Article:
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Business leaders from across a wide spectrum of industries including entertainment, pharmaceuticals, and software companies met in London yesterday to globalise industry's fight against counterfeiting and piracy.

High on the agenda was a discussion on how their individual anti-piracy efforts can be coordinated. The meeting was organised by the BASCAP (Business Action to Stop Counterfeiting and Piracy) - an initiative of the International Chamber of Commerce.

BASCAP describes itself as the world's only global, cross-sectoral anti-piracy initiative. However both of the co-chairs of the organisation hail from the music industry - Eric Nicoli, chairman of EMI Group and Jean-René Fourtou, chairman of Vivendi Universal. Indeed, questions about the music industry's fight against piracy were prominent in a press conference following the meeting to the point where issues suchs the danger posed by knock-off drugs barely got a look in.

The group aims to pool the resources of the various industry sectors affected by counterfeiting and piracy, develop a set of tools to deal with the issue and share best practice. Bascap is to launch a "concerted international campaign" to educate governments and the wider public of the consequences of piracy, so expect plenty of lobbying activity from the organisation in future. It is seeking to encourage government to plough more resources into the enforcement of intellectual property rights.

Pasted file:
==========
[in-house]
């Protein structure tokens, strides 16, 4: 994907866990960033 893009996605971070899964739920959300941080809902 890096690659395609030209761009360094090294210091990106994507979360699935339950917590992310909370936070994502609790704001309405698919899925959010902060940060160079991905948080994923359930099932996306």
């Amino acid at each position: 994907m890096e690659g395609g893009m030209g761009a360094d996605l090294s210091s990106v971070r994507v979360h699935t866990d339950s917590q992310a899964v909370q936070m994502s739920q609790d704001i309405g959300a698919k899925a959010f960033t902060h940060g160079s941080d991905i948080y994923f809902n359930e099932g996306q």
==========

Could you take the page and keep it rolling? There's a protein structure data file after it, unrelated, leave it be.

Bob Wright, chairman and chief exec of NBC Universal, said that pirates work cross-platform so diverse industry groups need to come together in response. However, BASCAP doesn't intend to supplant trade groups in the fight against piracy in individual markets.

Nicoli of EMI said that BASCAP expect industries to continue their own anti-piracy efforts efforts. "But by coming together collectively in the BACSPA we can give industry as a a whole a voice, especially in the developing world. It won't be possible to eradicate piracy but we can push it back. In the music industry we've contained piracy but it's taken years," he added.

BASCAP reckons its international make-up will help it grab the attention of governments in the developing world, but it refused to comment on questions about where most piracy originates and distanced itself from suggestions it would target developing countries. There was some serious financial muscle at yesterday's meeting (for example, Microsoft's Steve Ballmer dropped in by video conference) but the relevance of the group in fighting piracy is still very much to be determined. ®

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